You can't talk about accessibility without talking about diversity

As society becomes more accepting, tech for the disabled has become more visible at CES.

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    Over the past few years, we've been seeing more and more products at CES meant to assist the elderly and disabled. In fact, last year was the first year we added an accessibility category to the official Best of CES awards -- and the finalists in that category were indeed some of our favorite things we saw at the show. This year was no exception, with four finalists in the accessibility category, and a whole bunch of other products we didn't have room for on our shortlist.

    When and how did accessibility tech come to be so prominent at the world's biggest consumer-tech show? And where is the technology headed from here? To help make sense of the bigger picture, I sat down with KR Liu, who was diagnosed with severe hearing loss at age three and went on to head up sales and marketing with audio pioneer Doppler Labs. Most recently, she teamed up with Senators Elizabeth Warren and Chuck Grassley on the Over-the-Counter Hearing Aid Act of 2017, which passed with almost unanimous bipartisan support.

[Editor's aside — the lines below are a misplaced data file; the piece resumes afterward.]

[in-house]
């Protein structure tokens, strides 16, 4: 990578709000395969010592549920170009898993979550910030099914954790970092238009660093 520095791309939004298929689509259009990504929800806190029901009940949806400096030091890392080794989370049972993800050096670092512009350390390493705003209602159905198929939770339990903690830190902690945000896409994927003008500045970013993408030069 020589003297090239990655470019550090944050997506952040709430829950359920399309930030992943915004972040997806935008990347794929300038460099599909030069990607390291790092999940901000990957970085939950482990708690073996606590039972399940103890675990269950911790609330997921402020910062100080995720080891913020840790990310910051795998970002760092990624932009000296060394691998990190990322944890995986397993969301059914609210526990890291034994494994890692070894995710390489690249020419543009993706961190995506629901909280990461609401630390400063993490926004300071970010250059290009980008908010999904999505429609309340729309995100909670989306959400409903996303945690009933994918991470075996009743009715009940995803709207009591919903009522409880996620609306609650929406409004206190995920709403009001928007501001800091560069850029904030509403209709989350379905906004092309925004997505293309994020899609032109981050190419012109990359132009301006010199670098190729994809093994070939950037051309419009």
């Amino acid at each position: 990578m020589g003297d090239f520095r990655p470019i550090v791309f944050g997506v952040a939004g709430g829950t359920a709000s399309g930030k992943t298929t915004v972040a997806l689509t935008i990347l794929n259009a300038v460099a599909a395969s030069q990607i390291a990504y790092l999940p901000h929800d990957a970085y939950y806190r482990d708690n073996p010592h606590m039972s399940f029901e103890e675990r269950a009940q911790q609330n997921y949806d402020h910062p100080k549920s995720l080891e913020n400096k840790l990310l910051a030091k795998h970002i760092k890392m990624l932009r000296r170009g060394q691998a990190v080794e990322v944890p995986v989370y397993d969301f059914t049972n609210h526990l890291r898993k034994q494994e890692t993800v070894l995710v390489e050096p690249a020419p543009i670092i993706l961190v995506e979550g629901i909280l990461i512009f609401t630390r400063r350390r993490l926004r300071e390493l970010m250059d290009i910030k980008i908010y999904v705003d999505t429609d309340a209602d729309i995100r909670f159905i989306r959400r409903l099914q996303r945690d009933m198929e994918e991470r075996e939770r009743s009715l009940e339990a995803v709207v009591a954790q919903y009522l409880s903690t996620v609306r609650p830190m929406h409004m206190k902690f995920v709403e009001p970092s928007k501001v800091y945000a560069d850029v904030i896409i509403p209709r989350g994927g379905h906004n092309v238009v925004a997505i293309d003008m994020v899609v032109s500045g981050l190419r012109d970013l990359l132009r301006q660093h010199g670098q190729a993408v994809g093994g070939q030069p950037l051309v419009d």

In our all-too-brief talk, we delved into the technological advancements, of course, but also the social ones -- the issue of accessibility tech ultimately isn't just a question of what's technically possible, but about diversity: Who is allowed in the drawing room? And for whom are we creating tech in the first place?

    Click here to catch up on the latest news from CES 2018.

    Dana is executive editor of Engadget, where she runs a growing team of reporters and reviewers. She got her start in tech journalism a decade ago as a writer for Laptop Mag and the AP before arriving at Engadget in 2011. She appears weekly on ABC Radio and has also been a guest on Bloomberg TV, CNN, CNBC, Marketplace, NPR and Fox Business, among other outlets. Dana is a graduate of Wesleyan University and the Columbia Publishing Course. She lives in Brooklyn, New York.

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